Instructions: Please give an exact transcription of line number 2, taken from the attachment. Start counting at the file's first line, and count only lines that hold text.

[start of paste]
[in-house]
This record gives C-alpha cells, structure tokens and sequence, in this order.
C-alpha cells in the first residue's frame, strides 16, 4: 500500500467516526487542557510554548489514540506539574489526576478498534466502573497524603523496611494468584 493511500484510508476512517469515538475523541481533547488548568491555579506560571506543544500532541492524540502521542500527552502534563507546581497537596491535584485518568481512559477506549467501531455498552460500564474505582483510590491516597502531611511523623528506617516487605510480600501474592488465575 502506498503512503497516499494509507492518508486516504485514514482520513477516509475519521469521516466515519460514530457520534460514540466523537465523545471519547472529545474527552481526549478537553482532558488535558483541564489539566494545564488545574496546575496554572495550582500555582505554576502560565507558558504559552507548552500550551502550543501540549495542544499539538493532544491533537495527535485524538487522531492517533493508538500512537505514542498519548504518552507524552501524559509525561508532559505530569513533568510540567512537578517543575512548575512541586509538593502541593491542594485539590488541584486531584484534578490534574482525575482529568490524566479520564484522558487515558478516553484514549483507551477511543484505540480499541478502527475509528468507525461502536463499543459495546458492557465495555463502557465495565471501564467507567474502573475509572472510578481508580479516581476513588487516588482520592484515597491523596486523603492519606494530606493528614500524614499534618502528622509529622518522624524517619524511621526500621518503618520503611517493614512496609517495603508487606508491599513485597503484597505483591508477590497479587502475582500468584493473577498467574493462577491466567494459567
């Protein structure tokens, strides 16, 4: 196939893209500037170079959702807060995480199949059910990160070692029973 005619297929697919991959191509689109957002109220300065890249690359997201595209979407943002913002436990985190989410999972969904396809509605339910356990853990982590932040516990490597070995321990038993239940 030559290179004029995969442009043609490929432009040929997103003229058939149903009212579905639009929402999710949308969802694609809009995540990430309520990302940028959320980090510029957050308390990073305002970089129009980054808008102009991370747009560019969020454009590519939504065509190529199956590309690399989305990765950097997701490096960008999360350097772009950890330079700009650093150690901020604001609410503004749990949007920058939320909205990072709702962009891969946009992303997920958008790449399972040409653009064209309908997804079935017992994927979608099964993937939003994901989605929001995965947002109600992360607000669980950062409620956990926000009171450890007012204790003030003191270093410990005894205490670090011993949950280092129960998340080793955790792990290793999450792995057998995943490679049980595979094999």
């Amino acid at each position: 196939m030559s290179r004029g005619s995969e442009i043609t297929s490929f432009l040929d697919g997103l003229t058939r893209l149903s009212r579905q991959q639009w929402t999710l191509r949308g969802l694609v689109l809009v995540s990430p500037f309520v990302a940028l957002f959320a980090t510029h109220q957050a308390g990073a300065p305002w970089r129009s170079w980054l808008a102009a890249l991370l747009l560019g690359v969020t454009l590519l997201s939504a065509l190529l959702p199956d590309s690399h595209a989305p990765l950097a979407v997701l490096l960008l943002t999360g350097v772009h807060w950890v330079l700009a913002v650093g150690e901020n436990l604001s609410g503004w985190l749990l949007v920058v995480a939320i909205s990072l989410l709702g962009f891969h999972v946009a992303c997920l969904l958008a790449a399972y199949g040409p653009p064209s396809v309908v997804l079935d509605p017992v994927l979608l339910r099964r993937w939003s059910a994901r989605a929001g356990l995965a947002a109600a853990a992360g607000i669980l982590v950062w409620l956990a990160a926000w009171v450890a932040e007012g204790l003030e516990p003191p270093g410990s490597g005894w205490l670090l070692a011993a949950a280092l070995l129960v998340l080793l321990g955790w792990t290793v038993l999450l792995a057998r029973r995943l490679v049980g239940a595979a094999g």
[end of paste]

This record gives C-alpha cells, structure tokens and sequence, in this order.